Update given on Cheslatta compensation

Money, lands to compensate for lands lost to flooding

Area residents got a look last week at some of the implications and complications surrounding negotiations between the Cheslatta Carrier Nation and the provincial government to resolve the loss of land arising from the construction of the Kenney dam and creation of the Nechako reservoir in the early 1950s.

Cheslatta lands, including burial sites, were either submerged or damaged in 1952 so that water from the Nechako reservoir could be fed into turbines at Kemano to create electricity to power Alcan’s Kitimat aluminum smelter.

The Cheslatta, who had little or no notice of the flooding, since then have been looking for compensation, something strengthened by the provincial government’s efforts at reconciliation with First Nations.

The June 19 open house provided the opportunity to view information in story board format and to ask questions of provincial and Cheslatta officials about lands that could be transferred to the Cheslatta as part of a settlement. Nearly 70 people attended.

Details of negotations regarding a cash component remain confidential.

Talks aimed at compensation are also aligned with the adoption of the UN Declaration on the Rights of Indigenous Peoples which indicates they have the right to legal redress for lands lost without first providing full consent.

Negotiations began in 2016 with the expectation of being concluded last year but officials now hope a financial compensation package and an agreement on a government-to-government relationship will be finalized by the end of this year.

“Negotiations have taken longer than originally expected due to the complexity of discussions,” the province indicated in a statement last week.

“There are two agreements being negotiated: the settlement agreement and an interim reconciliation agreement. The settlement agreement is addressing the impacts of the Nechako Resevoir on the community, and the reconciliation agreement is about working together in the future.”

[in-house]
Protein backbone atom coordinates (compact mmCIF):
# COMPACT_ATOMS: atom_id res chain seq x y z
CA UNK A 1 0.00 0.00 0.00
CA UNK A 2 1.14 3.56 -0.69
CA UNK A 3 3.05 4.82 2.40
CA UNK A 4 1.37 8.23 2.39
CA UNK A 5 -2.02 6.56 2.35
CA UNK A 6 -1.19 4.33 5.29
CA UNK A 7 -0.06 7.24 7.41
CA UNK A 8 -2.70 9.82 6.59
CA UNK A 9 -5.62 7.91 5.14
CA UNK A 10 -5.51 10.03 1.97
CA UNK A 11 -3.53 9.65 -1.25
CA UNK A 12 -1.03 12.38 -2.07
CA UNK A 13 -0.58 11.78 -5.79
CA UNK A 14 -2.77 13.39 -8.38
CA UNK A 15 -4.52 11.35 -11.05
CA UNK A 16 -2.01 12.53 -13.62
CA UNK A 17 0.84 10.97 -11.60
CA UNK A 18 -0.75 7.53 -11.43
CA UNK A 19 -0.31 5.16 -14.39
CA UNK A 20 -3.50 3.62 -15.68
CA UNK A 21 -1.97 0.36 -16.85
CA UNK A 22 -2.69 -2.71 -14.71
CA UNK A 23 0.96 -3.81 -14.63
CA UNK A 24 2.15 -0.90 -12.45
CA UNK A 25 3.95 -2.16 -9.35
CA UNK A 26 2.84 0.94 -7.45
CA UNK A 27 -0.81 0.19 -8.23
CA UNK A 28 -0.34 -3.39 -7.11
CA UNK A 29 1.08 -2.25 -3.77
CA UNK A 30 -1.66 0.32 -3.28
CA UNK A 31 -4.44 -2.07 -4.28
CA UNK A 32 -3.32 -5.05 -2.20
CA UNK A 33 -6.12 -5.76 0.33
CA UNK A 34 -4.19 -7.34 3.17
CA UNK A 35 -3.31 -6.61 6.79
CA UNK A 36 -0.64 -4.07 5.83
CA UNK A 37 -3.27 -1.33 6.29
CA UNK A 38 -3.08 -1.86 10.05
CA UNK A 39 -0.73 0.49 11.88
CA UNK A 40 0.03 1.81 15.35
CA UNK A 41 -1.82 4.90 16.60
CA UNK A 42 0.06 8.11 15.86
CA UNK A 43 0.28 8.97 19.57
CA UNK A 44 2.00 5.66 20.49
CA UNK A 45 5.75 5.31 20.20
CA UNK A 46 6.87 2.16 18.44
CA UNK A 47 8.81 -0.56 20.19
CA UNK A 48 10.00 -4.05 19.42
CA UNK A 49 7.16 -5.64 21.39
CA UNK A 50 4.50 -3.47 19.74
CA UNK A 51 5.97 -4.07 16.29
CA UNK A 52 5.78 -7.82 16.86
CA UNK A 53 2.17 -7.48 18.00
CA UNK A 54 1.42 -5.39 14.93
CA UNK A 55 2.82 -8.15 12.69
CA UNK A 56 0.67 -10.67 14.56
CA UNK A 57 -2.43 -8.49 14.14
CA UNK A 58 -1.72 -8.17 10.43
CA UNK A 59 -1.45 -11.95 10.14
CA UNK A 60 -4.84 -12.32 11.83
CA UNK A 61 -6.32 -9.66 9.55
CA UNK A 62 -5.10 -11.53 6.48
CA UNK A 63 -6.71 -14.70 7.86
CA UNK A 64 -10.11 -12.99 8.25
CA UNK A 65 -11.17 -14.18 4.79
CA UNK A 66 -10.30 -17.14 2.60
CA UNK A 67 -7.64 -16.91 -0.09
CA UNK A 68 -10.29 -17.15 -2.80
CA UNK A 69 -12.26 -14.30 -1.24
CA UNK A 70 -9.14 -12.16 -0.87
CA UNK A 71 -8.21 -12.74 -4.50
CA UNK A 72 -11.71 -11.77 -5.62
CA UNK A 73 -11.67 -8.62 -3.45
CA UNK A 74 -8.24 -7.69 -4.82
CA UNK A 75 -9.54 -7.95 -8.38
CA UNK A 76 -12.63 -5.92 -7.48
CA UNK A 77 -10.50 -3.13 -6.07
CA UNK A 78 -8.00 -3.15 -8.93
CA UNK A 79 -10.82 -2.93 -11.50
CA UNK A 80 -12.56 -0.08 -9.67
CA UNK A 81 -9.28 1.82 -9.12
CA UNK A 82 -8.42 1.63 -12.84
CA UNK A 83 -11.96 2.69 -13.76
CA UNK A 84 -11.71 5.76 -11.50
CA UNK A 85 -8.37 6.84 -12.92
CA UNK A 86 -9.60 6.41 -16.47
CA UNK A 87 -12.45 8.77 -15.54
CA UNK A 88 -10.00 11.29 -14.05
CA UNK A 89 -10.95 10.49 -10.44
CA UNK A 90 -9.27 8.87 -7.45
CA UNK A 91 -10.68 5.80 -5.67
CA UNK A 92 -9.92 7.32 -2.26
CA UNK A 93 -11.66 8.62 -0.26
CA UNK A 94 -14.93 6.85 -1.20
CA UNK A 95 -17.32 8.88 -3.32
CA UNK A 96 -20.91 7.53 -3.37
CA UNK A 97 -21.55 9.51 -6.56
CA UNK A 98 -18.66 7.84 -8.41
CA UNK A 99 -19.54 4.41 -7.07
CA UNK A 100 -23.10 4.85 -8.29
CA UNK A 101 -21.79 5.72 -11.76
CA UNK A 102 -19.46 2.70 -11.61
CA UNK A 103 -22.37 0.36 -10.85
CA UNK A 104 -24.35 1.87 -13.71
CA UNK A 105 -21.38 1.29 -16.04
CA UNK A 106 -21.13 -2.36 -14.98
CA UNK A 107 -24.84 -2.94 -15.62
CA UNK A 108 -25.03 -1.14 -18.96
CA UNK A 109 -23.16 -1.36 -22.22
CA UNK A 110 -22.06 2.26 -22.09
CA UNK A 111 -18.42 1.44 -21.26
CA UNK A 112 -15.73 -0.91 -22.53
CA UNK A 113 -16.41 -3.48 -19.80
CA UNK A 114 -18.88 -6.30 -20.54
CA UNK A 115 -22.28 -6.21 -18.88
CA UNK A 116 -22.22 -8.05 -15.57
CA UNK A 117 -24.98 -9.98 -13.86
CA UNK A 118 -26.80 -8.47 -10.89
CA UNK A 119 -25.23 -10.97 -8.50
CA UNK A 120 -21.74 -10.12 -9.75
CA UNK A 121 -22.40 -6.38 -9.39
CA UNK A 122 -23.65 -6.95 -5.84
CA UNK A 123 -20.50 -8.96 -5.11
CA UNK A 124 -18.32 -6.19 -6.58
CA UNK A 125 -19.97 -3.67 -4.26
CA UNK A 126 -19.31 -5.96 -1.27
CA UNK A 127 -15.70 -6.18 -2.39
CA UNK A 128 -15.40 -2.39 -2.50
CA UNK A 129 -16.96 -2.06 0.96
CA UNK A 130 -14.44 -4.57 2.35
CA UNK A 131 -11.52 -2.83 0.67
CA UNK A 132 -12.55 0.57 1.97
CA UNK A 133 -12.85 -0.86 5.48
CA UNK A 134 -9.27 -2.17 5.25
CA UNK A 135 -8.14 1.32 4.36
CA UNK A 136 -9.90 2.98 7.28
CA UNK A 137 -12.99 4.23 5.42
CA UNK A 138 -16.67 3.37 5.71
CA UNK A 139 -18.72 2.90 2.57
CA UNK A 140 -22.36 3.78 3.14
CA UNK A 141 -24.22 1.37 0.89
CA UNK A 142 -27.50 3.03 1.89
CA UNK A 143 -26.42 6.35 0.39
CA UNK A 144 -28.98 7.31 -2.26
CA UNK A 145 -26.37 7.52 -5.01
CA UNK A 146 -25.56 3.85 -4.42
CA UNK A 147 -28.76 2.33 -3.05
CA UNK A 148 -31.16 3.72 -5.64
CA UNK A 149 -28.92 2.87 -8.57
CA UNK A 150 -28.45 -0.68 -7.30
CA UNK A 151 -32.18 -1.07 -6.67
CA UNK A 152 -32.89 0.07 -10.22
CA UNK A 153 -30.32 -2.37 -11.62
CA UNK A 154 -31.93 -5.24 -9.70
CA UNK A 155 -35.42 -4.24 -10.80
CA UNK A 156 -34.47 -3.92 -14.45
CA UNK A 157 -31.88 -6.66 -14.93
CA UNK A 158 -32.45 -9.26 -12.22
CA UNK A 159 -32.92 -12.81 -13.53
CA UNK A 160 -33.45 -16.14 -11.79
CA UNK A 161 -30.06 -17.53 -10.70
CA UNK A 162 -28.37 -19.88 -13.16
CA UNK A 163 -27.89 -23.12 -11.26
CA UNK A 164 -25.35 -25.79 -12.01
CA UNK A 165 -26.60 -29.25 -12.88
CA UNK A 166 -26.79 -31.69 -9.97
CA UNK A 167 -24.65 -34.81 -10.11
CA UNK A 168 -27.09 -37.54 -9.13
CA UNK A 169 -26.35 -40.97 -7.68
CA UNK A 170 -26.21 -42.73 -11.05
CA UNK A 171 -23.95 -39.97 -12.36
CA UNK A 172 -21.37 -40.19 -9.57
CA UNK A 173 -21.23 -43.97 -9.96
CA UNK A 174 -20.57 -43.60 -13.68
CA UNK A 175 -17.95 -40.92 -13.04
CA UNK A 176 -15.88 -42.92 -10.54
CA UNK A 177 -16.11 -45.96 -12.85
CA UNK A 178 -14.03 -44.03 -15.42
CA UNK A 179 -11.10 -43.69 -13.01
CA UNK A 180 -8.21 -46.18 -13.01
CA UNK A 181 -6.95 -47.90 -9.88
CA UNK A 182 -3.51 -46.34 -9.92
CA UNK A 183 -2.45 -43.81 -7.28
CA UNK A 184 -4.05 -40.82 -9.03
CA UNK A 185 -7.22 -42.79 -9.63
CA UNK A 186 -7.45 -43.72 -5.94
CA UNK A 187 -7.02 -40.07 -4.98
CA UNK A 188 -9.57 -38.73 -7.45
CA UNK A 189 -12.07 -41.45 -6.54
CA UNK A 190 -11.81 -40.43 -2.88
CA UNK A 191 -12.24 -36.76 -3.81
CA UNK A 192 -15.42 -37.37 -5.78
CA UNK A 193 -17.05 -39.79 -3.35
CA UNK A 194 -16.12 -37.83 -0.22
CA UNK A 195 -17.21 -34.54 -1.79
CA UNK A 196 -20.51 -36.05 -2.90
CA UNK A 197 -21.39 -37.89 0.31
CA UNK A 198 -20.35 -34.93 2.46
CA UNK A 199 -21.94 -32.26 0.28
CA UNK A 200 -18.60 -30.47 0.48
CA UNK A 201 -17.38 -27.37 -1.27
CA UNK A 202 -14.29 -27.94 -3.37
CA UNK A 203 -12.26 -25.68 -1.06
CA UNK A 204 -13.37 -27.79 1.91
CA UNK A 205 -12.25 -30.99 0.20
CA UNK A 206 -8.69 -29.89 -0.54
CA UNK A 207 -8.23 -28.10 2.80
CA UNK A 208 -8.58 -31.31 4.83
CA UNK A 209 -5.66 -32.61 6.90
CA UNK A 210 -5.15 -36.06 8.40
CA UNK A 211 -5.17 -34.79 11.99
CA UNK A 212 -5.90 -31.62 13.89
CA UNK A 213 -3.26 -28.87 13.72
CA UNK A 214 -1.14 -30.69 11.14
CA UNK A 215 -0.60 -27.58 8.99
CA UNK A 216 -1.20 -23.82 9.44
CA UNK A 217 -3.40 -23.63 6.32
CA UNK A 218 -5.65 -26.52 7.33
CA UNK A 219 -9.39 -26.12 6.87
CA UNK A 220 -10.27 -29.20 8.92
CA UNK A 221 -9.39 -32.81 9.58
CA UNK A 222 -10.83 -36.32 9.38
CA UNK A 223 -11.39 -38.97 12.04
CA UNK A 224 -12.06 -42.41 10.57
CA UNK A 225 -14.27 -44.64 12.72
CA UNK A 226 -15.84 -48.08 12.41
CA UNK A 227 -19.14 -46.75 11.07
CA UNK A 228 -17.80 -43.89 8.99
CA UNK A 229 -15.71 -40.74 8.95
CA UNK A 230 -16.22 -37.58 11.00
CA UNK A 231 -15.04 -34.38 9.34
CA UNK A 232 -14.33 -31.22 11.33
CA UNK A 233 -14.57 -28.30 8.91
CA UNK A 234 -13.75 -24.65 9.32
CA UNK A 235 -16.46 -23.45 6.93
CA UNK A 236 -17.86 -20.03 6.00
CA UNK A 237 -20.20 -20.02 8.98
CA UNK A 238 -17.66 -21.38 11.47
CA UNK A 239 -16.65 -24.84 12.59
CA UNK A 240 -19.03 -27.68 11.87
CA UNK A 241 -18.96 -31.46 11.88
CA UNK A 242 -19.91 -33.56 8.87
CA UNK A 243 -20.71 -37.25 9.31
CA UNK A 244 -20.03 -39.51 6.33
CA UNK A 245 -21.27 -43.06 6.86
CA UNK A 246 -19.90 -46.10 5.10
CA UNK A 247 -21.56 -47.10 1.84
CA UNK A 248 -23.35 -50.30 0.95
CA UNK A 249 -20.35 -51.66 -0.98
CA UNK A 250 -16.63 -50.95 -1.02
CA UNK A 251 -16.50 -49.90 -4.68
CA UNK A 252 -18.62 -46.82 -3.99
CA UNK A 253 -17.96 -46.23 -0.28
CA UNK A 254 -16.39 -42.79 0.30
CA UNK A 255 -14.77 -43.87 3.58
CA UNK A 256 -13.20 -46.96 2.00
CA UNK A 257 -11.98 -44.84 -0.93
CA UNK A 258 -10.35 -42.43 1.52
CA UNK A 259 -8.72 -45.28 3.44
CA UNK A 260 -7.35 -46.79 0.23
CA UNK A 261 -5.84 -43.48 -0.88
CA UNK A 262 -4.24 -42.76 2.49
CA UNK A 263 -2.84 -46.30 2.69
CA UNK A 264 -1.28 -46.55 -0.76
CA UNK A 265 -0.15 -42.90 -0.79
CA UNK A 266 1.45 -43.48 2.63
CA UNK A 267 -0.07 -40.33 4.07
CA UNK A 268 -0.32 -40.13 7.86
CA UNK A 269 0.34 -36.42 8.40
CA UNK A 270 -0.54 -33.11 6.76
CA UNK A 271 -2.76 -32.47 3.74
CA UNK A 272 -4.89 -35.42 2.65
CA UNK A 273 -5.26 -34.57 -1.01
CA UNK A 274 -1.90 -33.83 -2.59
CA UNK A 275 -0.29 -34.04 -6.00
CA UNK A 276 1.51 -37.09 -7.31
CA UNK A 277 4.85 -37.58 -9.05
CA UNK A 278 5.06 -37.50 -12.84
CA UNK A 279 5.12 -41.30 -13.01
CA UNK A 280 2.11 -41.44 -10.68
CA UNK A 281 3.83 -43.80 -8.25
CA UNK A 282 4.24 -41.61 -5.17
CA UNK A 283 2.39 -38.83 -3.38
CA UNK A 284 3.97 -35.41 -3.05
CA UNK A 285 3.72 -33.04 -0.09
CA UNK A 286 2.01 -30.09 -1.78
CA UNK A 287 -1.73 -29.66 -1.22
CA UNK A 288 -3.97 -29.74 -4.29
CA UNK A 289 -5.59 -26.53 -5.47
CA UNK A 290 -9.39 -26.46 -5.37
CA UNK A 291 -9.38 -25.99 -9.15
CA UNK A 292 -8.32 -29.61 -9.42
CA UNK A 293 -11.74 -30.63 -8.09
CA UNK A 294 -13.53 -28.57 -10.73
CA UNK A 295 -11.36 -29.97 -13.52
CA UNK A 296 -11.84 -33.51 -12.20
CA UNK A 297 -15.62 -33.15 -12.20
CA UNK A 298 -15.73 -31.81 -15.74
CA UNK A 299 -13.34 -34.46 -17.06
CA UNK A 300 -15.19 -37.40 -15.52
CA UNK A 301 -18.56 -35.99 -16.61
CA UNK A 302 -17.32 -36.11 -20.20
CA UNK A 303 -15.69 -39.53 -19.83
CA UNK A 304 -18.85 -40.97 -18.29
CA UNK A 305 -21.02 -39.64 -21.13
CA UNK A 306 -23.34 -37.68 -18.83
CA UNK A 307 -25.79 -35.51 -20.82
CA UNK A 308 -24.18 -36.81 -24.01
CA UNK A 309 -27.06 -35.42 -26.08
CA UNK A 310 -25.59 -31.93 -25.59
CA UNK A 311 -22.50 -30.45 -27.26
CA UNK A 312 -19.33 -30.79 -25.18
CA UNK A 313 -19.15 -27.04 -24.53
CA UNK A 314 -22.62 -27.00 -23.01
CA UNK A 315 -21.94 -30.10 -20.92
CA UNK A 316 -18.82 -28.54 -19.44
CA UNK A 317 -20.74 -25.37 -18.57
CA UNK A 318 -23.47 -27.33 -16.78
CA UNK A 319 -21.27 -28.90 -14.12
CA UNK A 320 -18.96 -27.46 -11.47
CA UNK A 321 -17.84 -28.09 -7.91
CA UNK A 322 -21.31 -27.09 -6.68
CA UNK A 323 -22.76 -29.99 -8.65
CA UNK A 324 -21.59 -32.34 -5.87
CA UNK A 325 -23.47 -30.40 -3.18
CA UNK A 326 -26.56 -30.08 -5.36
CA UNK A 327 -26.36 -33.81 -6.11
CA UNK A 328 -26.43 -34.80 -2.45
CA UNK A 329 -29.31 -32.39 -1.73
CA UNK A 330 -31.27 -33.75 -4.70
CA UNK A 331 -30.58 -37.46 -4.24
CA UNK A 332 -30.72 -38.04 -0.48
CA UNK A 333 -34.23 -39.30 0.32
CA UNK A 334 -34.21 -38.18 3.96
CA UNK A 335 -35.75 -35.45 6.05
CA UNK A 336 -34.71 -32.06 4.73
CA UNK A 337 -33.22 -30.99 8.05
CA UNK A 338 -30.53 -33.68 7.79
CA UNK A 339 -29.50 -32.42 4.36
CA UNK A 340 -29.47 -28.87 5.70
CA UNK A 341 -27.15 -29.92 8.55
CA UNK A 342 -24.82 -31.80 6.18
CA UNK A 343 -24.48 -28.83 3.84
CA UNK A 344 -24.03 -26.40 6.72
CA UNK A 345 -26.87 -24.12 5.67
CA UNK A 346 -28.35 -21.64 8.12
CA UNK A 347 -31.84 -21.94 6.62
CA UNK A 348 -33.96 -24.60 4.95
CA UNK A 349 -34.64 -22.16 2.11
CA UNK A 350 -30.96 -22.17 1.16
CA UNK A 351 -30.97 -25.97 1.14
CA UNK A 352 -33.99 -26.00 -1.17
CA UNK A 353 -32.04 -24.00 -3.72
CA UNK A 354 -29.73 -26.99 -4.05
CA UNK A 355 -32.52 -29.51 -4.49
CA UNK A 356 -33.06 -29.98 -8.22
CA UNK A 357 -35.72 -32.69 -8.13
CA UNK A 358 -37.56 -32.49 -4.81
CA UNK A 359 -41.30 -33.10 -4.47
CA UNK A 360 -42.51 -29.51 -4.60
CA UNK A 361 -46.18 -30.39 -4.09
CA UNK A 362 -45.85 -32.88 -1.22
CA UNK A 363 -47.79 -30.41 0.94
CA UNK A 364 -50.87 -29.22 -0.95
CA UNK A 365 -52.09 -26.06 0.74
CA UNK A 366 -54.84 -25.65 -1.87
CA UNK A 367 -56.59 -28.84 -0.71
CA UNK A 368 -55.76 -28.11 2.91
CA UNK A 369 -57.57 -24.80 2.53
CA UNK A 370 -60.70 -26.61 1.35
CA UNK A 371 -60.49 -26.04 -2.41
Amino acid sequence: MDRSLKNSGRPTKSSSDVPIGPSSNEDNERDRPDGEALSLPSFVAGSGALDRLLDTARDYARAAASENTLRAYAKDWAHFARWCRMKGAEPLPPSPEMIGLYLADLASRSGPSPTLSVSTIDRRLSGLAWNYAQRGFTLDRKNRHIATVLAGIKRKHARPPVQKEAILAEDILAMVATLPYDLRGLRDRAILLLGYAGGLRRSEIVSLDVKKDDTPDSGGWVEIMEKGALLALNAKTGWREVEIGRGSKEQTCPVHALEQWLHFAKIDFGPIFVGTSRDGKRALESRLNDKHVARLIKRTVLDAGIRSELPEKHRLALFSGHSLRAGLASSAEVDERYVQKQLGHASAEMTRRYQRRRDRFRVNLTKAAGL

Benefits from an initial agreement have so far allowed Cheslatta to launch a pair of business ventures — a wilderness outfitter and a charter fishing company — along with new educational initiatives, a backgrounder has outlined.

The Cheslatta have so far received $1.95 million out of a possible $2.3 million for initial business and other ventures.

“Through these agreements, B.C. and Cheslatta seek to advance the cultural, social, environmental and economic well-being of the Cheslatta people, and to resolve long-standing issues relating to impacts arising from the creation and operation of the Nechako reservoir,” the province indicated.

An agreement on lands is not expected to be reached until the middle of next year or possibly longer because the province wants to address the interests of third parties and other First Nations in the area.

“The land component is subject to a consultation process with stakeholders that may be impacted by the agreement. That process started in May and is expected to continue well into next year. There are no deadlines for the land consultation and the Cheslatta Carrier Nation is committed to a process of openness,” a Cheslatta release stated.

The list of First Nations with interests in the area includes the Wet’suwet’en First Nation, Office of the Wet’suwet’en, Skin Tyee, Nee-Tahi-Buhn, Nadleh Whut’en, Stellat’en, Saik’uz, Ts’il Kah Koh and Ulkatcho.

Other third parties with interests include Rio Tinto (the successor to Alcan), forest licensees and a number of federal and provincial agencies, one of whom is BC Hydro.

Based on a framework that has guided negotiations, the Cheslatta and the province have agreed that “acquisition of existing private sector resource interests is intended to occur on a willing seller/willing buyer basis.”

They’ve also agreed to try and avoid having the province take on liabilities in providing compensation to third parties.

Crucially, the Cheslatta wish to be involved in the management of the Nechako reservoir but both the Cheslatta and the province recognize “that a failure by Cheslatta to reach agreement with Rio Tinto on Nechako reservoir management may affect the negotiations between Cheslatta and B.C. …..”

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